Review by Ian Keogh
Black Arrow begins with two chapters of Mike Grell’s hardly suppressed anger at the 1989 Exxon Valdez oil spill in Alaska, at the time the world’s biggest man-made environmental disaster, and he features speculation regarding attempts to avoid corporate liability. This is via fictional stand-ins, as DC make very clear, presumably still fearing litigation from Exxon who fought for twenty years to reduce various court awarded damages before settling the case in 2009. Grell’s anger is palpable, but not misplaced. However, it makes for a very heavy-handed two chapters of comics.
Neither is there much subtlety about the following three chapter tale of a neighbourhood being over-run by violent drug dealers while the public perception is that the police are doing nothing. It’s an exercise in button pushing, and seemingly a belated response to the criticism of scenes in The Longbow Hunters, which it reflects with the roles reversed. This time it’s Green Arrow chained and being tortured and Black Canary searching for him. Any sincerity is undermined by Grant Miehm’s art, which features a half-naked Black Canary putting on her costume and thereafter accentuates the tightness of it. It’s followed, however, by a very good psychological dissection of Green Arrow, his repressed feelings and a confrontation regarding what he’s done. Dan Jurgens sometimes strays too far into the exaggerations of standard superhero comics, but the recurring door handle is a good motif, and this remains a powerful piece of drama.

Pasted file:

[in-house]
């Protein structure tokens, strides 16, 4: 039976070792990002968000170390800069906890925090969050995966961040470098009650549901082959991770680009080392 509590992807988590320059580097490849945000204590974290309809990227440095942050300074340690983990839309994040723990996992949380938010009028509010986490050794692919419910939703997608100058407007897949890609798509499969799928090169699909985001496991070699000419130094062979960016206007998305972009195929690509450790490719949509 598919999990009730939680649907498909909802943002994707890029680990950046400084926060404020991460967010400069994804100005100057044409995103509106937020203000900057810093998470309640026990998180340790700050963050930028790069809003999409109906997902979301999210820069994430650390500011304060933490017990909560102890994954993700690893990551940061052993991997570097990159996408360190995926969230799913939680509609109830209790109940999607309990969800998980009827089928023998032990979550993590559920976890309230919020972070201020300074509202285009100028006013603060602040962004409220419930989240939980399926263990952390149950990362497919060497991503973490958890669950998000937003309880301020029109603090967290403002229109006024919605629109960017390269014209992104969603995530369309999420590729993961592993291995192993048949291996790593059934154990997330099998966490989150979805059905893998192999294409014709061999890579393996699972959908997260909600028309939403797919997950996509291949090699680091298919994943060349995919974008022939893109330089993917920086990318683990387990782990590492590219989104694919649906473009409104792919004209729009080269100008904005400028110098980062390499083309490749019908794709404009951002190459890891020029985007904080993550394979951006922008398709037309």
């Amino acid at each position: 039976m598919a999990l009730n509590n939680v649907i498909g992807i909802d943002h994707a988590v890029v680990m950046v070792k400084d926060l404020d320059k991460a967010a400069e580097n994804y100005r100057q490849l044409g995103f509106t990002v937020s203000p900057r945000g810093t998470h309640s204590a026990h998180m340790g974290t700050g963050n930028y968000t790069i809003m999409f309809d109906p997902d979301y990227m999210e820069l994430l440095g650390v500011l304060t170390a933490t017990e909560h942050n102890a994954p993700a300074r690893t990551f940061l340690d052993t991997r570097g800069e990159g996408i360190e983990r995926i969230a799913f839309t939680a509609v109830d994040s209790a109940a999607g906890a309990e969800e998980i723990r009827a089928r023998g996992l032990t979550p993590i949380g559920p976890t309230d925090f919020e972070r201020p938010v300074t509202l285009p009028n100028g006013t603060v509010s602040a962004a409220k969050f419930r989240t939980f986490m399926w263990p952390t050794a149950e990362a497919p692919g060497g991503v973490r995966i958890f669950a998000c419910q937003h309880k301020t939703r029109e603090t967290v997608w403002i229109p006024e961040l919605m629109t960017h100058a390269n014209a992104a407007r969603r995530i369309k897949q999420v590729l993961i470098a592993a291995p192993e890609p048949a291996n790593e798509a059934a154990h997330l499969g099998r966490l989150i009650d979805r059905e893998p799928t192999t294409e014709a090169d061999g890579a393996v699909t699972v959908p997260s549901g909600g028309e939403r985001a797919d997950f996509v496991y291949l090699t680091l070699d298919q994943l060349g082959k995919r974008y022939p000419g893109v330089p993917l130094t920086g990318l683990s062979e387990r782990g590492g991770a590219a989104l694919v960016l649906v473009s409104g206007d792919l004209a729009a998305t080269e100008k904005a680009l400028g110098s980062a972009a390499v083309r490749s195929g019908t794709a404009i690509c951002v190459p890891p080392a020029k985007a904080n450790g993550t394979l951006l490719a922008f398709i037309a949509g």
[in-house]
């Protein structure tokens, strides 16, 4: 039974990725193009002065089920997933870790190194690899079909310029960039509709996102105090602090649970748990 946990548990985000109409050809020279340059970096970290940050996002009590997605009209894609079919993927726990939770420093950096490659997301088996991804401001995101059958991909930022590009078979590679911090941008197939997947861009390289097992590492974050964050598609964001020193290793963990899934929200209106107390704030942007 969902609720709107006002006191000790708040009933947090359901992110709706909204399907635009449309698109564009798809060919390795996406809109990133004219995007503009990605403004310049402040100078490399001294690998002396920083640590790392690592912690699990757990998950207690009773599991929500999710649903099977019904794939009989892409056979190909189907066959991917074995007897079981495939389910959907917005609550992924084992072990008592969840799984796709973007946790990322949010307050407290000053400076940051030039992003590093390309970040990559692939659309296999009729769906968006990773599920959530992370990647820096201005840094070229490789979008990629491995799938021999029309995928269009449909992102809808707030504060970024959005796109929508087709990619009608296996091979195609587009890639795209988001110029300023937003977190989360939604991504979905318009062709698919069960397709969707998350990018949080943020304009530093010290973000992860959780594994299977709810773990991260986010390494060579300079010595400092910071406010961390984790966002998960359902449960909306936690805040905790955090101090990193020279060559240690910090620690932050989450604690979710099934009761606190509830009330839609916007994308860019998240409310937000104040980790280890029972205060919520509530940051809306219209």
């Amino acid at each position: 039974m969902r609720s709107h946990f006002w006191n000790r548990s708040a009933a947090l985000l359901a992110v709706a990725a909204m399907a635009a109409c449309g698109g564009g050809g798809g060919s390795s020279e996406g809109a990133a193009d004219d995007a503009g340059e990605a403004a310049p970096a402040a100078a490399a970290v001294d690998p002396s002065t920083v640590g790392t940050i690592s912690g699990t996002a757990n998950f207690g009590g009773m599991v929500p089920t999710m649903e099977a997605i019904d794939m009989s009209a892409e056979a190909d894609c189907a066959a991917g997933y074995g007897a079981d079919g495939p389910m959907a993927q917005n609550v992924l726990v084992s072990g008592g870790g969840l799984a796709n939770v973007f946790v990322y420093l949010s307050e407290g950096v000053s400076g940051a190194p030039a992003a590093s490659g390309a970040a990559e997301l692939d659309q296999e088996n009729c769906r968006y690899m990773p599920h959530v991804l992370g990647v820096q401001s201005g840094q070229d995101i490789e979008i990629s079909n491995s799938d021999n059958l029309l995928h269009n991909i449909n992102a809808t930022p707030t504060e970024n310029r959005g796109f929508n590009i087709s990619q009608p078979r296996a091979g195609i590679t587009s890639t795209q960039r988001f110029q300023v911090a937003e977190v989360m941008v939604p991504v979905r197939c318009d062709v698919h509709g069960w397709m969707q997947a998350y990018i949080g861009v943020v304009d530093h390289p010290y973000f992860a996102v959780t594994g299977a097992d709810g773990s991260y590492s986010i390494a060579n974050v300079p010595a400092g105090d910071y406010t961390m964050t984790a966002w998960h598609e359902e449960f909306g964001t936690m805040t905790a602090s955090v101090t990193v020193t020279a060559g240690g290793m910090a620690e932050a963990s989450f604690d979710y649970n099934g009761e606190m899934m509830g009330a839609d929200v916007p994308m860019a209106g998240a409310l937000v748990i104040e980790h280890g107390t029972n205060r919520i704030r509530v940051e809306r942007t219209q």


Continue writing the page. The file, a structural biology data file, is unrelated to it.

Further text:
The way Grell strings the remainder of the book from those opening chapters is a succession of neat plot bombs. Grell seemingly based the visual appearance of mercenary Eddie Fyres on fellow comic writer Archie Goodwin, but the similarities end there. The visual misdirection causes an underestimation of Fyres, already proved as duplicitous and manipulative, yet seemingly teflon-coated when it comes to being held to account, and therefore an excellent supporting character for the series. The way in which he’s involved here requires some clever emotional button pushing, which has been well set-up, but it pales beside the manner in which Grell continues the story. With the exception of a bid for freedom, at no point does it ever take the expected turn. It’s a great action-thriller, and the only shame is that the art doesn’t equal the craft of the story. The ending is ambivalent and leads into Last Action Hero, which is a slight change of direction.
Attention should be drawn to the cover credits. Only Jurgens (sample page) and inker Dick Giordano are credited for the art. Jurgens has the highest profile of the involved artists, but his three chapters are only one more than those illustrated by Miehm, Rick Hoberg and Mark Jones. None of them match his storytelling skills, so presumably the cover credits are intended to conceal this. It’s mean-spirited.